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Restoration Makeover for the Upper Hancock Spring Channel
by Leonard T. DeShield, Jr.
Photo Credit: USFWS
The road to recovery for threatened and endangered species can be difficult, uncertain, and long. Sometimes however, a partnership opportunity comes along with such potential upside, that six years of professional investment suddenly seems like no big deal. In the case of a team of dedicated, biologists in north-central Washington, perseverance and tremendous personal dedication resulted in a restoration project that is hugely successful.
Photo Credit: USFWS
In 2005, John Jorgensen, a fish biologist with the Yakama Nation Tribe, embarked on a mission to carry out a habitat restoration project on private lands in the upper Methow River Basin in Okanogan County, Washington. Joined in 2008 by Robes Parrish and Peter Jenkins, restoration specialists with the U.S. Fish and Wildlife Service's (Service) Mid-Columbia River Fishery Resource Office in Leavenworth, the trio developed a comprehensive plan to completely restore habitat in a degraded spring near North Cascades National Park. Hancock Spring is a small, but locally rare wetland approximately 19 acres (9 hectares) in size – equivalent to 18 football fields–that they believed had great potential habitat for fish and wildlife, including the endangered Chinook salmon (Oncorhynchus tshawytscha) and threatened steelhead trout (Oncorhynchus mykiss). A century of dairy and livestock overgrazing and trampling had severely damaged the streambanks and all of the formerly good spawning and rearing habitat was silted-in. The lack of natural sediment supplied from upstream prevented the system from healing itself, allowing non-native fishes to thrive and compete with native fish.
Initial efforts to use heavy equipment to rebuild the stream were met with reluctance from environmental regulators who believed the construction impacts would negatively affect fish downstream. So instead, Jorgensen decided to use a series of low-impact actions to incrementally improve habitat. This included cattle and deer exclusion fencing, riparian plantings, and hand-placing large logs in the stream to try to narrow the over-widened channel. Replacement of a downstream culvert and the removal of a surface irrigation diversion also helped to return native fish to the stream. These efforts delivered exciting and immediate results – the largest concentration of steelhead trout spawning in the Methow Basin observed the first year.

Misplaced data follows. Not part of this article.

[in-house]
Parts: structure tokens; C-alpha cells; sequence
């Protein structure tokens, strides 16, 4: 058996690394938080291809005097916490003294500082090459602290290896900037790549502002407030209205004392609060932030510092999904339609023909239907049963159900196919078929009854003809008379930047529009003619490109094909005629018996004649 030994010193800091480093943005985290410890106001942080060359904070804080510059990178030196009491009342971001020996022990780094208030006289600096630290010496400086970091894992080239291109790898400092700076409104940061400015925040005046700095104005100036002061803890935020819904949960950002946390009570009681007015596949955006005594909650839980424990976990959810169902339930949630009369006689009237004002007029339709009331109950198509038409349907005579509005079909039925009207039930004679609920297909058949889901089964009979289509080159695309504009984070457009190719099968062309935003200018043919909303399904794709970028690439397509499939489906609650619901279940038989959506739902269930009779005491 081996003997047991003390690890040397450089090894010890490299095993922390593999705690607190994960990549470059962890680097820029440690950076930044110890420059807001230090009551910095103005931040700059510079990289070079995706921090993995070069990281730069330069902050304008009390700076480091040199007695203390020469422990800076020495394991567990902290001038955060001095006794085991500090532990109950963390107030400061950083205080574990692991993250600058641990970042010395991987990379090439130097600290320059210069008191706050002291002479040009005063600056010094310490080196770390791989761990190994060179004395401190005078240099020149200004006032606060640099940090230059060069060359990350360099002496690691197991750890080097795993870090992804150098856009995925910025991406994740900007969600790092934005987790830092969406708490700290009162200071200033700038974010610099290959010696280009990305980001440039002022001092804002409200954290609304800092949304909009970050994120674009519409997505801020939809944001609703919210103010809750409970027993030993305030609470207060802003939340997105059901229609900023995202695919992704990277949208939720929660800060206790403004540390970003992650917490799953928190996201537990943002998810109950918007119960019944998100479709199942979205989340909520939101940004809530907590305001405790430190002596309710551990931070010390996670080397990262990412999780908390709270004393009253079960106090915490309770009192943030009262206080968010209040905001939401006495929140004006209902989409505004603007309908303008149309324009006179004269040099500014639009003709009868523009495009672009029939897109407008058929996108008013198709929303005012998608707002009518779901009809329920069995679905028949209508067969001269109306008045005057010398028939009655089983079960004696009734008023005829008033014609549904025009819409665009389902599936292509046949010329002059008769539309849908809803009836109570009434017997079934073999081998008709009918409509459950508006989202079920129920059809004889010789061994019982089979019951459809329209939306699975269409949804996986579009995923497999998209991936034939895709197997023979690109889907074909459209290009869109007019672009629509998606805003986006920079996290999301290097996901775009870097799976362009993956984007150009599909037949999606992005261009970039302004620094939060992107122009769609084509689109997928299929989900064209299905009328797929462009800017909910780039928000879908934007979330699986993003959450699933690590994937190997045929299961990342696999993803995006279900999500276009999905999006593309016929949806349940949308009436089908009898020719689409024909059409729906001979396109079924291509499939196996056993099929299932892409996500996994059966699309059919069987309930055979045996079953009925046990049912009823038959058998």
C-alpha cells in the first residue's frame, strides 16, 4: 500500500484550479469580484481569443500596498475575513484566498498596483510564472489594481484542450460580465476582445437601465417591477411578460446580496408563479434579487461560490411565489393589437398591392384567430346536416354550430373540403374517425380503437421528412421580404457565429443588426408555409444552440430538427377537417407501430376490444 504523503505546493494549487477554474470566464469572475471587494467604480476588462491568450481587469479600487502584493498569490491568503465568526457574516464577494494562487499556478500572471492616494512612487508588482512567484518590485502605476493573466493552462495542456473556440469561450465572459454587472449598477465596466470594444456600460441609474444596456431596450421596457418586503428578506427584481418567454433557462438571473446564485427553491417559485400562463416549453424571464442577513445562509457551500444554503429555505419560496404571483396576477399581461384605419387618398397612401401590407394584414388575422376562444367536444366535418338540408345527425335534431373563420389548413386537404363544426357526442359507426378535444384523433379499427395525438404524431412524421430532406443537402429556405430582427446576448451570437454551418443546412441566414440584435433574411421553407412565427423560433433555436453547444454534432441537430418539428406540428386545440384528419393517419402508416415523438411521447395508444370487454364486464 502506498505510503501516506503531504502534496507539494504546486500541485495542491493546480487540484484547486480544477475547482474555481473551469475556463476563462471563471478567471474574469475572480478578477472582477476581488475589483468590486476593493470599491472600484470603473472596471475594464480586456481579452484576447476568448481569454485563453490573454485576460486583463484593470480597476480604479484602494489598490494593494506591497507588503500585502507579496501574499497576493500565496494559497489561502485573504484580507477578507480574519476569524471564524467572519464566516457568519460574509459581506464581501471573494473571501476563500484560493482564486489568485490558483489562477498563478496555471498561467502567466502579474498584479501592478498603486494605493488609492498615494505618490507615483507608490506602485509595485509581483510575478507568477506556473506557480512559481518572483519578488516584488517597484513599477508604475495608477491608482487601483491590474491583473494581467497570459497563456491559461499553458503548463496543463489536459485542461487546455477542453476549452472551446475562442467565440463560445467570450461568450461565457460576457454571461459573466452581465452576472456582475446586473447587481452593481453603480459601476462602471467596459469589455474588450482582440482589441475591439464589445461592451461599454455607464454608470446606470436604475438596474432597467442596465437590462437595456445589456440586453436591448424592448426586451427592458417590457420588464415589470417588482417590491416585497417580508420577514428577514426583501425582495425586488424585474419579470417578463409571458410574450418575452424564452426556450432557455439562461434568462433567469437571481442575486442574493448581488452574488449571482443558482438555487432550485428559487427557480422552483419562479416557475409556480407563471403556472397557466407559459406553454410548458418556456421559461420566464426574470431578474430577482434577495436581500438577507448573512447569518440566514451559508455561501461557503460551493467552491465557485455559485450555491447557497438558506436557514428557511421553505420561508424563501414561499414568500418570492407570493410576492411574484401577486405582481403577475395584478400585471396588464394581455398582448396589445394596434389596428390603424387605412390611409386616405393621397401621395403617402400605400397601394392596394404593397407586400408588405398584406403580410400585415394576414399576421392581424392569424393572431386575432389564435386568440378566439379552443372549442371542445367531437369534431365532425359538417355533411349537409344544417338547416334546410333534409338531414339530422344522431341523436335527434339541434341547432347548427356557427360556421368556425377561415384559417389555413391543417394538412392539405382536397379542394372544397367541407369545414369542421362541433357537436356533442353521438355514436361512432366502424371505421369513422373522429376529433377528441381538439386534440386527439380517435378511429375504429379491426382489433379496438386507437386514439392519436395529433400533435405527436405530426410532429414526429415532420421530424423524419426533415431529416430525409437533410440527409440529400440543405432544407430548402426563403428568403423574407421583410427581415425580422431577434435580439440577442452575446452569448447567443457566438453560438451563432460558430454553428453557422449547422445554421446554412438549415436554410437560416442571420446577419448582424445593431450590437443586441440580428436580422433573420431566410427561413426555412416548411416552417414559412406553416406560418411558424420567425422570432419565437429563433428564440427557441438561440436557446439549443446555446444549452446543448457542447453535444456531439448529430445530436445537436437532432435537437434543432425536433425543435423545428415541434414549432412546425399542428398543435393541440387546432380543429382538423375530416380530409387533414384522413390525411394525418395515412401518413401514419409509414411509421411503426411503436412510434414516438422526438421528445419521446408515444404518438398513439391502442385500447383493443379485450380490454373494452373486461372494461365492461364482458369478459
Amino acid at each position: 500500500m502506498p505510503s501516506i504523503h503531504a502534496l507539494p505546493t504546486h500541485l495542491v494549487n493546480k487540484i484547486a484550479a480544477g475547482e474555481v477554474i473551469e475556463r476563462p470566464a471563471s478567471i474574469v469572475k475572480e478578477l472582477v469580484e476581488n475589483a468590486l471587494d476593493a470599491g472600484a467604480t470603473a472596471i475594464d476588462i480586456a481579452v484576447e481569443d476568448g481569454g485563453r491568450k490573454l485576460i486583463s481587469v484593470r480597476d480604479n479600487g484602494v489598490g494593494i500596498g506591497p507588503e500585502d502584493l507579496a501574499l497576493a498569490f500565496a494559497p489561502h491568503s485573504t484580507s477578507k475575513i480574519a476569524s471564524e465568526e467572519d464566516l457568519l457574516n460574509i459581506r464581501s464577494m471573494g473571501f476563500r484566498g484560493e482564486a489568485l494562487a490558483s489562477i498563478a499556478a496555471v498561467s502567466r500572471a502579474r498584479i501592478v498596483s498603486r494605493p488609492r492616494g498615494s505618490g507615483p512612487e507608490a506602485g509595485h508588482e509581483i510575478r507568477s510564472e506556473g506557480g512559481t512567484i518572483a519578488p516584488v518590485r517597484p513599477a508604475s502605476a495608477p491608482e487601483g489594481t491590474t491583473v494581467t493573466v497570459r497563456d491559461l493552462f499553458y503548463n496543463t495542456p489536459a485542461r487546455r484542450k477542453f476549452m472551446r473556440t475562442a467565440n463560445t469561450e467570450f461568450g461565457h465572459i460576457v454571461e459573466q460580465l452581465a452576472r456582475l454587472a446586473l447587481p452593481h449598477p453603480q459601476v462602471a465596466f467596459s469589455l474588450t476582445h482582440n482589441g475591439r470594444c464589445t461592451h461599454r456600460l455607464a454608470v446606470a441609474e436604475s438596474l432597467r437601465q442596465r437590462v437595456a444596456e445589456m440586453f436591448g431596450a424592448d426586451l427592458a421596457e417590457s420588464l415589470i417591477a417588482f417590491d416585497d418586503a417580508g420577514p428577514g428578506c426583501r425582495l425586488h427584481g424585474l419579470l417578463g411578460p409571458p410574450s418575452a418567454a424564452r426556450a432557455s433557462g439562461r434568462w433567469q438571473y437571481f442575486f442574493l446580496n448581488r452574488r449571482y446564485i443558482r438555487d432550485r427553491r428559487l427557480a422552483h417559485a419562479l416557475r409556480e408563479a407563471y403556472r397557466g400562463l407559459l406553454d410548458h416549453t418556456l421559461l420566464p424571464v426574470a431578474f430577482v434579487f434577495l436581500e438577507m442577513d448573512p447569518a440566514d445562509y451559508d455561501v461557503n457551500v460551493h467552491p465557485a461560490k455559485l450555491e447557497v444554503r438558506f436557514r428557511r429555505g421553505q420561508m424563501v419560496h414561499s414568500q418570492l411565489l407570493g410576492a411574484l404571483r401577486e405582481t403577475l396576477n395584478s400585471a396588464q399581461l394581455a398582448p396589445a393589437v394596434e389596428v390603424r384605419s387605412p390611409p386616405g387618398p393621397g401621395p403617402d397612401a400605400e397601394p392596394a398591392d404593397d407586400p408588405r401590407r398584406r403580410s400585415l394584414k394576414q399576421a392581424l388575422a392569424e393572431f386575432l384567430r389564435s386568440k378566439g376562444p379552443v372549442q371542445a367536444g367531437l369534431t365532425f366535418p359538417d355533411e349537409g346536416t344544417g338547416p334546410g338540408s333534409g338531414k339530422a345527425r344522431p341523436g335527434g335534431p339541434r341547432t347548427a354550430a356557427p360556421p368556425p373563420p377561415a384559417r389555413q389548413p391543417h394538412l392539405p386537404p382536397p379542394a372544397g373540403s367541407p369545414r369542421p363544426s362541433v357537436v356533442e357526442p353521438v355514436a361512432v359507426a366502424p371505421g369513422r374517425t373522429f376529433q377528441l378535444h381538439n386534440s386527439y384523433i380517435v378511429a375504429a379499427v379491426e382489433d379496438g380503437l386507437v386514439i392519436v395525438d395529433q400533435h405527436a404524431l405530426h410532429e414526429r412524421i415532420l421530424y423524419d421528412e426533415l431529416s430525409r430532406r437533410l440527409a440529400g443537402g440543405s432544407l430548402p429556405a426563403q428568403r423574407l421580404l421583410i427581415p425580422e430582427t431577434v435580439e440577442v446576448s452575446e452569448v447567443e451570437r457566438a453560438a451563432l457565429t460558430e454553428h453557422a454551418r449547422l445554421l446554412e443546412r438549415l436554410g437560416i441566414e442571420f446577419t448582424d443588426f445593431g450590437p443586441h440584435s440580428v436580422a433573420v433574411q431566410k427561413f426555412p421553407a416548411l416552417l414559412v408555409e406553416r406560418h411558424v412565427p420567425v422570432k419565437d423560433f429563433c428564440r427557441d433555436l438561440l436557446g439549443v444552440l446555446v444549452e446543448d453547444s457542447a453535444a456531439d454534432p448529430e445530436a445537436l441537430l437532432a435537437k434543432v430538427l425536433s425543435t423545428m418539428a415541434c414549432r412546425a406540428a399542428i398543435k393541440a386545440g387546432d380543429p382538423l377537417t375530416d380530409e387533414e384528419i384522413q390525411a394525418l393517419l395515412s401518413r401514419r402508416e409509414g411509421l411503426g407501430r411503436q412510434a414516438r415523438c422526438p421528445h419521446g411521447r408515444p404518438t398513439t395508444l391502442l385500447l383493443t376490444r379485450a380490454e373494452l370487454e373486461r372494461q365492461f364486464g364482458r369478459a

Photo Credit: USFWS
After teaming-up with the Service biologists, the group used this early success to show regulators that the long-term benefits to endangered fish justified the short-term impacts from mechanized construction. After obtaining the necessary permits, the group was ready to start the second phase of the project, which called for an off-road “slinger” to shoot fill up to 100 feet (30 meters) into the stream to create a new 6-foot (2-meter) wide channel inside the former 80-foot (24-metre) wide prism. Wetland plant seed were hand-collected from the site and grown for two years in Idaho so that it could immediately stabilize the new fill. A complicated dewatering system was developed and all of the machinery was required to operate on construction mats to protect wet soils and existing riparian vegetation. After a month of construction in August 2011, water was returned to the channel and adult Chinook salmon were observed using the new habitat within two hours of completion.
The next phase currently underway is to collect highly detailed physical, chemical, and biological data for several years. Once this baseline monitoring is completed, the Yakama Nation and scientists from the University of Idaho will then conduct experiments to evaluate the effects of adding nutrients to both the restored and untreated reaches to understand how this may also be limiting fish production. The baseline information gathered will also quantify the effectiveness of restoration and inform the next phase of channel reconstruction downstream, currently slated for 2015. This study will provide some of the most detailed data available in the field of conservation biology on how specific restoration actions may directly increase salmon populations.
This partnership effort successfully overcame difficult obstacles to become the premier restoration showpiece in north-central Washington. "Our experience at Hancock Springs shows how a close partnership and in-house technical capabilities can produce a very high-quality restoration project that is extremely cost-effective," says Robert Parrish, a fish biologist in the Service's Mid-Columbia River Fishery Resource Office. "We utilized some innovative construction techniques and held a strong commitment to protect existing resources by maintaining control over every level of planning, design, and implementation. We completed the project at about one-third of the cost if we'd contracted most project elements – a great value for our investment."
As a result, both steelhead and spring Chinook salmon have returned to spawn in great numbers this year, and a considerable number of threatened bull trout have been found in the restored reach for the first time ever. The growth rates on fish in the restored section are almost double those downstream and in the much larger nearby Methow River, suggesting that these efforts are paying off in ways that couldn't have been predicted.
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Leonard T. DeShield, Jr., a communications intern with the Service's Endangered Species Program headquarter office in Arlington, Virginia, can be reached at firstname.lastname@example.org or 703-358-2594.
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